Evaluation of Virtual Grabbing/Manipulation Techniques

One of the defining features of immersive virtual reality is the ability to interact with objects in the virtual world in a natural manner. Usually this is achieved by using a real-world metaphor: the user simply reaches out his/her hand, grabs the object, and moves it around using body, arm, and hand motions.

However, this metahpor is lacking. Users can only manipulate objects within the arm's reach. To grab other objects, some travel technique must be used. Positioning large objects is difficult with this metaphor, since the user must be so close to them.

Therefore, other techniques are needed. We are researching techniques which allow grabbing/manipulation of local and remote objects, which provide complete control over object position and orientation, and which are efficient and easy-to-use. There are two main categories of techniques.

Arm-Extension Techniques

In this metaphor, the user's virtual arm can be extended or retracted to grab or position virtual objects. We have implemented and tested the following techniques:

Ray-Casting Techniques

In ray-casting, the arm remains at a constant length, and a virtual light ray extending from the hand is used to pick up and manipulate objects. When reeling is added, the object's distance from the user can be controlled by pressing joystick buttons, as in the indirect stretching technique.

The HOMER Techniques

After testing the above techniques, none proved completely satisfactory. Ray-Casting techniques made it easy to grab virtual objects, but manipulation was difficult. Arm-Extension techniques provided natural and efficient manipulation, but getting the hand in the correct position to grab objects was hard.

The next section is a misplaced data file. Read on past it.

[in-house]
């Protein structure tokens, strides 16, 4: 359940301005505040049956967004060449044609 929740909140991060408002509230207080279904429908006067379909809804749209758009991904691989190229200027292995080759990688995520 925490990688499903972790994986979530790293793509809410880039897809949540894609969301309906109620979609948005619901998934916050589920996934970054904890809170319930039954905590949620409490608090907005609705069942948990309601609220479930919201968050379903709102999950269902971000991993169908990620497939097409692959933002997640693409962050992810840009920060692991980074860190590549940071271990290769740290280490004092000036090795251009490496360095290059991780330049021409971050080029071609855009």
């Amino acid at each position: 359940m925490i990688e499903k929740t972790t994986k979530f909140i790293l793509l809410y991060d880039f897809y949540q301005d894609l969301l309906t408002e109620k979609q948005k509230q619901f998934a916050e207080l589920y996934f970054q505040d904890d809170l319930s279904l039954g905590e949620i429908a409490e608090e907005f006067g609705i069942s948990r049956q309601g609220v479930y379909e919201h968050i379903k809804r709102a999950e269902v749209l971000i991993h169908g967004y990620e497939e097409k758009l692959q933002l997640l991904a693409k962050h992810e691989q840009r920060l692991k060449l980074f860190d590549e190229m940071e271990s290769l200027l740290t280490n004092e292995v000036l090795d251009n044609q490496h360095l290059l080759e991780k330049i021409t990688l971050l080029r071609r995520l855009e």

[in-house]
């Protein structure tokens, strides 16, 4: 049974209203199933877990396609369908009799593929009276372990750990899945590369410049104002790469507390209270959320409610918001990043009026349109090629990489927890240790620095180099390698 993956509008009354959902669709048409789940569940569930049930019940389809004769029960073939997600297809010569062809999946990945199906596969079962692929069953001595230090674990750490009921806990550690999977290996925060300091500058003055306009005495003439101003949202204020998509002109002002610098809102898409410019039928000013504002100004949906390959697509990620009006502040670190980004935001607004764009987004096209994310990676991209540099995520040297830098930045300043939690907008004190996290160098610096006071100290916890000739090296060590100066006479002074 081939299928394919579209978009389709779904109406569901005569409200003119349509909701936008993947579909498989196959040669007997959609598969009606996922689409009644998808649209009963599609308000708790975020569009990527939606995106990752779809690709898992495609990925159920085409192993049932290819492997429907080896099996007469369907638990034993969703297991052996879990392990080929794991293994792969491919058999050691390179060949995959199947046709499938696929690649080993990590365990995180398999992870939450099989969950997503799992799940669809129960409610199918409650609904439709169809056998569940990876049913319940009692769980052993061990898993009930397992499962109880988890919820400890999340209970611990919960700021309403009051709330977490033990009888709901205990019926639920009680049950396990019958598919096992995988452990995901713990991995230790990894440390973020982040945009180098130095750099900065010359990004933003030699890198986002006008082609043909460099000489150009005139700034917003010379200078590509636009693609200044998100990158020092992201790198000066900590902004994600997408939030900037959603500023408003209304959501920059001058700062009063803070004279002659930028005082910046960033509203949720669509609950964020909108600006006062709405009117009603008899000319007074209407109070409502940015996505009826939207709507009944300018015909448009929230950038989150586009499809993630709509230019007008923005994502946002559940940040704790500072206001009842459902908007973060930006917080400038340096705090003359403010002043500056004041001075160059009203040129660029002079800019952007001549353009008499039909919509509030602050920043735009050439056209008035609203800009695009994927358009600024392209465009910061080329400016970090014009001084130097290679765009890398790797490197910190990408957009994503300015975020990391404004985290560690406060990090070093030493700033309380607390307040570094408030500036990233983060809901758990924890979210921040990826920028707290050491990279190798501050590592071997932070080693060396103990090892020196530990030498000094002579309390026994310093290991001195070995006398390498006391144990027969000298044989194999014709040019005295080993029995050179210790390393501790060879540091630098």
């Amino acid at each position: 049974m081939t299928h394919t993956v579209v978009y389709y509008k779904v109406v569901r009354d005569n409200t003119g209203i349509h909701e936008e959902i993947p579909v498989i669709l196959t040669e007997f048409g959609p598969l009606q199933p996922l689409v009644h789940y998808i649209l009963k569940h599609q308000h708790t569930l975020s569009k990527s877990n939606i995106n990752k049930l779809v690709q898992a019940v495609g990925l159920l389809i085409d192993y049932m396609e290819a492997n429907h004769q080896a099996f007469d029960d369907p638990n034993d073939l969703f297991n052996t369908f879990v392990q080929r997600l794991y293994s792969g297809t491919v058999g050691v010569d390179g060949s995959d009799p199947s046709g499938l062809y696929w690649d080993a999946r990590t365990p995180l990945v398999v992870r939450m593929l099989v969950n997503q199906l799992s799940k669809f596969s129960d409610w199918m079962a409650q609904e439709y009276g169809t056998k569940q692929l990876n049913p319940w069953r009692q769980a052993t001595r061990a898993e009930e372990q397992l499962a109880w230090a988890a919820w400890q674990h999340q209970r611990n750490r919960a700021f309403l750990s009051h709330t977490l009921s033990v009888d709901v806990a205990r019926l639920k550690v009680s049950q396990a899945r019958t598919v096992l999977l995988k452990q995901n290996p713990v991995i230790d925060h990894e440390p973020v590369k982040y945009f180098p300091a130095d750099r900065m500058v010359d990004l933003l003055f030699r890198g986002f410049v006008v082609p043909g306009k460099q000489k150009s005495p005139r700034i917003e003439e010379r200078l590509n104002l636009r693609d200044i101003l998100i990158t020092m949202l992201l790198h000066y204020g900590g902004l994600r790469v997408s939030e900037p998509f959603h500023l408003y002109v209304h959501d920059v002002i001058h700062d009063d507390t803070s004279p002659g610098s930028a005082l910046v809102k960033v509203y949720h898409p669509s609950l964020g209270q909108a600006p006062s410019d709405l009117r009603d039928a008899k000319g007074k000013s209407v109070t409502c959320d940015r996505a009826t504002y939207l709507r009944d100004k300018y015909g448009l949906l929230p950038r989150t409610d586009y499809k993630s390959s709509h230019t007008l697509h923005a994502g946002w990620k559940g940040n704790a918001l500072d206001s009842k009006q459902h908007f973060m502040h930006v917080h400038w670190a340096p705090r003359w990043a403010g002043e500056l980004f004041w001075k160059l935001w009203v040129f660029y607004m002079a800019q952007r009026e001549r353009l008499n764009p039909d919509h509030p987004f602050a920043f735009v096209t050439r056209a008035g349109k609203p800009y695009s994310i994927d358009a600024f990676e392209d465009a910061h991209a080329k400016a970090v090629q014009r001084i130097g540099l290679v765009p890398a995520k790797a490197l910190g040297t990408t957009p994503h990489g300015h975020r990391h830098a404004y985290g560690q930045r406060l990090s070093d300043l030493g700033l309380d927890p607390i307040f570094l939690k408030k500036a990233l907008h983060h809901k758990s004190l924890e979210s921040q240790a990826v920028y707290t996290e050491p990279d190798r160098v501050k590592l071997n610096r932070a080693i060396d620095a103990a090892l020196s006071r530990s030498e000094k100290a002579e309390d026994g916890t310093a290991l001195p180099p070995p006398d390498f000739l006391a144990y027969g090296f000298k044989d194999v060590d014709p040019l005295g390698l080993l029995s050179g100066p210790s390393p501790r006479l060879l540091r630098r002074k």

Therefore, we have created new techniques which combine the best features of the others to produce an easy-to-use, efficient technique for both grabbing and manipulating remote objects. These are called the HOMER (Hand-Centered Object Manipulation Extending Ray-Casting) Techniques.

Here, the user can grab an object using ray-casting, and manipulate it using natural hand motions. When an object is grabbed, the virtual hand immediately moves to the object and the object becomes attached to the hand. To move the object closer or farther away, either joystick buttons (Indirect HOMER) or a linear mapping of arm motion (Direct HOMER) may be used. These techniques are easy-to-use, extremely efficient, and provide complete control over objects' position and orientation.

NEW! Taxonomy of Selection and Manipulation Techniques

This taxonomy attempts to understand the range of possible techniques by first breaking down the task into subtasks using a task analysis method. The main subtask branches are selection, manipulation, and release. Possible techniques for subtasks are also listed. This taxonomy helps us to think systematically about the tasks involved and also to see how new techniques might be designed.

Large JPEG image of the taxonomy


  • Bowman, D. and Hodges, L., "An Evaluation of Techniques for Grabbing and Manipulating Remote Objects in Immersive Virtual Environments," in the Proceedings of the 1997 Symposium on Interactive 3D Graphics, 1997.
    Download as a Postscript file

  • Project Participant:

    Doug Bowman

    Contact Information:

    Doug A. Bowman - Graduate Student
    Georgia Institute of Technology
    College of Computing
    Atlanta GA 30332-0280
    (404) 894-5104 (Phone)

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